These desires portrayed in advertising are no more “natural” than other fictional representations. These desires match those of the majority culture, which is sexist and racist. They reflect and replicate existing inequities. It’s a rare ad that sells via real social transgression — usually the ads we view as socially transgressive are actually behind the social curve. For example, “groundbreaking” ads featuring normalized gay couples didn’t start appearing until the demographics in the regions they were aired seemed “ready” (in the eyes of the ad agency). Ads want to attract, not alienate.
How do I know what kind of objectification is bad? Am I always evil for drooling over women in bikinis?
There’s an interesting correlation between the roles given to women in advertising and the roles given to women in pornography. The poses are interchangeable, though the outfits differ. This is because advertising is a kind of pornography. It isn’t selling sex directly, but, then, neither is porn. Both are selling power and desirability to men in the guise of a product, and using the promise of the bodies of women to do it.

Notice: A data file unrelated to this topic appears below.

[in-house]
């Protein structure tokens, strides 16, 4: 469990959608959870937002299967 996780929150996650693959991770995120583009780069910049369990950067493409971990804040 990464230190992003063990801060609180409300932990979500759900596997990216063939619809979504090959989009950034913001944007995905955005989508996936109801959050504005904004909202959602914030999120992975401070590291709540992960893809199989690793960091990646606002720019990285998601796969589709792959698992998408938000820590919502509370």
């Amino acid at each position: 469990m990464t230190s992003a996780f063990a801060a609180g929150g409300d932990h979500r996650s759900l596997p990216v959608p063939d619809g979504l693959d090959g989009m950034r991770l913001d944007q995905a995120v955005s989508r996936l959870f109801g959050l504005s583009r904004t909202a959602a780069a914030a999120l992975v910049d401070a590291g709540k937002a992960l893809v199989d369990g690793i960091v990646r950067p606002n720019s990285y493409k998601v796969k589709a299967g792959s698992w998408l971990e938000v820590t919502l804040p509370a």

Every representation of a human being involves some level of objectification. The real questions are: How damaging is this objectification to segments of the audience? How does this objectification support or challenge the current power structure? Whose point of view is naturalized? Objectification, remember, is subjective.
As a feminist, I’m interested in equality for all. So I find objectifications that depend on racism, sexism, or homophobia—that naturalize inequality and affirm stereotypes—to be offensive and “wrong.” The objectifications you personally dislike will be based on your own value system, so I can’t tell you what they should be. All I can say is that it’s important to recognize how literature, film, and other media, including advertising, reinforce inequality, and dictate to us (usually without our conscious realization) which subject positions we should inhabit.
How do we know that objectification can be harmful?
It’s clear that negative stereotypes are harmful, and most of the objectifications in advertising play on negative stereotypes. For lots and lots of social psychology and sociology and neuroscience surveys to back this up, I suggest the following reading, in addition to Are We Born Racist?
- Can’t Buy My Love: How Advertising Changes the Way We Think and Feel
- Racism, Sexism, and the Media: The Rise of Class Communication in Multicultural America
- The Psychology of Prejudice and Discrimination
- The Harms of Crime Media: Essays on the Perpetuation of Racism, Sexism and Class Stereotypes
- Whistling Vivaldi: How Stereotypes Affect Us and What We Can Do